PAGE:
Austria Table of Contents
Although Austria-Hungary's aim in 1914 was to fight a limited war to punish Serbia after the assassination of the heir to the Habsburg crown, Franz Ferdinand, the crisis quickly flared out of control as European powers mobilized their mass armies in accordance with their treaty commitments. Although poorly prepared for conflict and lacking essential weapons and unit cohesiveness, the Austro-Hungarians were immediately faced with a two-front war against Serbia and Russia. Their fifty-nine divisions (which included hastily raised reserve units) had to secure a front running from the Adriatic Sea to central Poland. The superior Russian army drove the Austro-Hungarians back with immense losses in Polish Galicia. The Russian front was stabilized only after German officers assumed command. Although Austria-Hungary had expected to conquer Serbia quickly, Serbia was not defeated until late 1915 after terrible fighting in the Carpathian Mountains and in Bosnia. The campaigns against Italy, which had entered on the side of the Allies in May 1915, were somewhat more successful, the Habsburg armies fighting with stubbornness and at times with great skill. In spite of rebellious secession movements among some non-Germans, the bulk of the army remained loyal, holding together until the last months of the war. Only among Czech soldiers affected by Slavic nationalism were there serious defections to the Russians. At the last, however, front-line troops in Italy abandoned their guns, and the revolt spread as even German-speaking troops refused to obey orders. Austro-Hungarian military casualties of 1.4 million killed or died in captivity and 3.6 million wounded were greater than those of Germany on a proportional basis.
Truncated Austria, reduced to some 6.5 million primarily German speakers after the war, was to some degree divided even against itself between a conservative population in the rural western areas of the nation and the urban socialists of Vienna and other industrial centers of the east. A regular Austrian army of 30,000 men was established in 1922, and, although free from political involvement, it had conservative leanings in the imperial tradition. Both police and army were weak; they could not prevent the formation of paramilitary groups by rival political blocs. The Social Democratic Workers' Party (Sozialdemokratische Arbeiterpartei--SDAP) formed the Republikanischer Schutzbund (Republican Defense League), and the right-wing Christian Social Party (Christlichsoziale Partei--CSP) had links with the various rightist militias that sprang up after the war. Both groups had impressive arsenals. In 1934, reacting to pressures by the CSP chancellor, Engelbert Dollfuss, and to provocations by rightist militias, the SDAP called a general strike and the Republikanischer Schutzbund rose in a number of cities. The uprising was put down in four days after the army used artillery against workers' apartment blocks in Vienna where the socialist revolt was centered. Although the army's actions were approved by Dollfuss, the episode seemed to attest to the army's alignment with rightist elements and its antagonism to the interests of the urban industrial workers.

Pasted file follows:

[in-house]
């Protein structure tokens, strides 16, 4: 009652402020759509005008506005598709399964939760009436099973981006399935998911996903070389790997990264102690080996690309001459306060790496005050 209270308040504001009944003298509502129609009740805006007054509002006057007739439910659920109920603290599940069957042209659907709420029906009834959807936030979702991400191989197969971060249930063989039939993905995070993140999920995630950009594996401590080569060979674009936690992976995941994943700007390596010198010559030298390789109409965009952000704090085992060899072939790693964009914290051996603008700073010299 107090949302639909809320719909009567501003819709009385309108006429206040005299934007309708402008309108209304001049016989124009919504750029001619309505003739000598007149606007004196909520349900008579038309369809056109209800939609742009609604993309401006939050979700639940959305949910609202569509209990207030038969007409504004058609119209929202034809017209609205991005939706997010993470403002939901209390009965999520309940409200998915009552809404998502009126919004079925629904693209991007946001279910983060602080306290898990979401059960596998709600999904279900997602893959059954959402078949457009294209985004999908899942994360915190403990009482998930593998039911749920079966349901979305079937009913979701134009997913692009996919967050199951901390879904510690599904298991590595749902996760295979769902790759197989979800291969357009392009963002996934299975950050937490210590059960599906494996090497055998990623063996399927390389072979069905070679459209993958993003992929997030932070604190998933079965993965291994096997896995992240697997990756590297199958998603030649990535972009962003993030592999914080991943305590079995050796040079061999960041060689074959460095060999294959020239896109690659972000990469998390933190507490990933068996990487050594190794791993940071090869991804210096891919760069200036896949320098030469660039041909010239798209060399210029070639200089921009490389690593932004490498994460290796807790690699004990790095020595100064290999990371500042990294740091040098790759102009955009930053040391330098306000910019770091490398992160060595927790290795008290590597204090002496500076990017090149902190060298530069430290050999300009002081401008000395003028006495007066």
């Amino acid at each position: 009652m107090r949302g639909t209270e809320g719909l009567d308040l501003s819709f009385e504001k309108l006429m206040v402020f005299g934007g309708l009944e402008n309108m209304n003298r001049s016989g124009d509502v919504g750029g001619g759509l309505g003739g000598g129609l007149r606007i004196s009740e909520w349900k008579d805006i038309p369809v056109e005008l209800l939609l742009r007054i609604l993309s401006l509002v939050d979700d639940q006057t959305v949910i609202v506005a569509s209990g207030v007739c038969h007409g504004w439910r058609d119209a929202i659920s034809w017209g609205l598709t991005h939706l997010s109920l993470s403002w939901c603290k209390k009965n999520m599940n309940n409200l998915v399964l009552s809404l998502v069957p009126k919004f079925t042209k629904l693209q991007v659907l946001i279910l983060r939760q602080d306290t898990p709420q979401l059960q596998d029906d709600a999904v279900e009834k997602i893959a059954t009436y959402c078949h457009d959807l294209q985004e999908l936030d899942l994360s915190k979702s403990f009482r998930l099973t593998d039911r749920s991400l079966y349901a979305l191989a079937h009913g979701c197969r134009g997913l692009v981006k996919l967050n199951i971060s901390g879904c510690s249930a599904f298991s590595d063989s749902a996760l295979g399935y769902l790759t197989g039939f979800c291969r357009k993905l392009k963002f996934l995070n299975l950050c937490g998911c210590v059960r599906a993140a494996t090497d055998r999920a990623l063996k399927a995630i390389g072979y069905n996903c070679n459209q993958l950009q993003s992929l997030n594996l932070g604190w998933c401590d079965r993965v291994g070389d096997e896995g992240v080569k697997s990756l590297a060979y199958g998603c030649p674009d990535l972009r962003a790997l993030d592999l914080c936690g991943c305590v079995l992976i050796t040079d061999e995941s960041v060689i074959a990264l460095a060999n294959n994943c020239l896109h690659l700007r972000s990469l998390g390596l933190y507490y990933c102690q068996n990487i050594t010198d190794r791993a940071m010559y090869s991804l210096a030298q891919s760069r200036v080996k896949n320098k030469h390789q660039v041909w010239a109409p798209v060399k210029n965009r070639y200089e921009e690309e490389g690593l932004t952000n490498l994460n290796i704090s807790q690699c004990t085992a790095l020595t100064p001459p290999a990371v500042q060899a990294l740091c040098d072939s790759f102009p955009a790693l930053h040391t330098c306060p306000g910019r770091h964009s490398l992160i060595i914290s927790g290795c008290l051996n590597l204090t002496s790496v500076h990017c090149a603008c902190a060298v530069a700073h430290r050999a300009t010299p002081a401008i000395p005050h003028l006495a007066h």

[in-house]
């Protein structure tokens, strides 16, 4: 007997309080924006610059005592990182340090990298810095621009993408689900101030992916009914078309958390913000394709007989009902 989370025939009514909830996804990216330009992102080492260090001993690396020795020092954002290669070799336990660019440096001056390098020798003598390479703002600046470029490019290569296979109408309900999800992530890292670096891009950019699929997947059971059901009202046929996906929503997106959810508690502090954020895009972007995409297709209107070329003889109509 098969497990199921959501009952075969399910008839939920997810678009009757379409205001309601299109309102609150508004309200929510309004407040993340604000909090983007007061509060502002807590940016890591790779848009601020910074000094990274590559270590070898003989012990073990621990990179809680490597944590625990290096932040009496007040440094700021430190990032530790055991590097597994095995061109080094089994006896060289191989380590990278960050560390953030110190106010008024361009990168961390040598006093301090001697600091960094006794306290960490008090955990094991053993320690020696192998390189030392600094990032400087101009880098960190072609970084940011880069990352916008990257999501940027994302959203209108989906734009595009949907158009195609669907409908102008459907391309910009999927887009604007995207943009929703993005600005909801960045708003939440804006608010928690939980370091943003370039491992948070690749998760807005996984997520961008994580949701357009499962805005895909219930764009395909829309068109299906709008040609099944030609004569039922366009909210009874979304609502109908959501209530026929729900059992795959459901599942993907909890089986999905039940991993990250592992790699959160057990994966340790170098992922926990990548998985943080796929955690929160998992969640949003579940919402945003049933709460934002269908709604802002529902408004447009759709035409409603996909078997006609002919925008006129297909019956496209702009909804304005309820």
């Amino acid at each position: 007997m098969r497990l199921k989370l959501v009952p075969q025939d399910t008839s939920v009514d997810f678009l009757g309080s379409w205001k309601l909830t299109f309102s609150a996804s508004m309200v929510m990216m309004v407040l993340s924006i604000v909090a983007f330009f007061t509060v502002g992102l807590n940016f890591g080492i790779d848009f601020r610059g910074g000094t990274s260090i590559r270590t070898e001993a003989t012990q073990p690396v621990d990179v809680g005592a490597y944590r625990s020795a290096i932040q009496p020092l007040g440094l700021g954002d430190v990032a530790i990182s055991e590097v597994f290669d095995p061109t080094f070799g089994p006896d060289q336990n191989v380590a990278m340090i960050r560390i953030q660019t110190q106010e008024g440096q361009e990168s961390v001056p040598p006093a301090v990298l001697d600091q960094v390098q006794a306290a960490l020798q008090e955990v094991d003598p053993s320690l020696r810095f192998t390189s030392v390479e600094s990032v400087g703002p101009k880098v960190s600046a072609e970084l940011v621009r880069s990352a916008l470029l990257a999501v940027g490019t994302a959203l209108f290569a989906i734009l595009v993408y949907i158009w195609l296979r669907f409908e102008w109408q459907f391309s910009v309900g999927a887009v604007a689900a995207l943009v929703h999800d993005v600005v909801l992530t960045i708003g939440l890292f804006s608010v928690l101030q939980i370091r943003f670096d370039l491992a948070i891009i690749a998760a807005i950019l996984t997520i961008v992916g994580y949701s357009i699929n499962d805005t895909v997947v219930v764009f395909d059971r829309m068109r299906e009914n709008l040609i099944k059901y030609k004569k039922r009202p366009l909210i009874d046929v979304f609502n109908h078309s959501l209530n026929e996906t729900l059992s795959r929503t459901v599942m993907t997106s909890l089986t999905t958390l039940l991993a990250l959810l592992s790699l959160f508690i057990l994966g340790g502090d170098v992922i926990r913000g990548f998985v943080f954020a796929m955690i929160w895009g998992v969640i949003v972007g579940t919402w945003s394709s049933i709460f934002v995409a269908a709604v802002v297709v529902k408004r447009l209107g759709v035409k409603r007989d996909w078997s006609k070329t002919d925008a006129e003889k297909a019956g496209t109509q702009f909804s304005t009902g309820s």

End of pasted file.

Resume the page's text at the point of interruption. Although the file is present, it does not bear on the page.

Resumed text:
Germany's annexation (Anschluss) of Austria in 1938 was accomplished without resistance under orders of the government. The armed forces suffered from low morale and were infused with pro-Nazi sentiment. Austrian troops in Salzburg and Innsbruck reportedly put themselves immediately under German command and participated in joint victory parades. The troops were dispersed throughout the army, the German Wehrmacht; no purely Austrian units were retained. Most of the generals and many field-grade officers were purged or were shifted to administrative posts. The thirty-five divisions raised on Austrian territory following the outbreak of World War II were composed mainly of Austrians. For the most part, they were assigned to the Russian front.
Austria suffered tremendous losses in the war, yet its 247,000 military deaths were fewer proportionately than German losses. A further 750,000 were made prisoners of war, the last of these returning from the Soviet Union as late as 1955.
During the postwar occupation (1945-55) by the Four Powers (Britain, France, and the Soviet Union, and the United States), the three Western occupying powers permitted the Austrian government to equip a mobile regiment of the Gendarmerie, organized into "shock battalions." Their primary mission was to control communist-inspired disturbances. Headquartered in Linz, the First Battalion was responsible for the provinces of Salzburg and Upper Austria--south of the Danube (the American Zone), the Second Battalion for Styria (the British Zone), and the Third Battalion for Tirol and Vorarlberg (the French Zone). (The Russian Zone consisted of Lower Austria, Burgenland, and Upper Austria north of the Danube. Vienna was occupied by the Four Powers.) Surplus equipment and vehicles were transferred to the Austrian battalions by the Western powers. In 1956 when the Austria army, the Bundesheer (Federal Army) was reconstituted, 6,500 officers and enlisted men of these special units formed its nucleus.
Data as of December 1993
Austria Table of Contents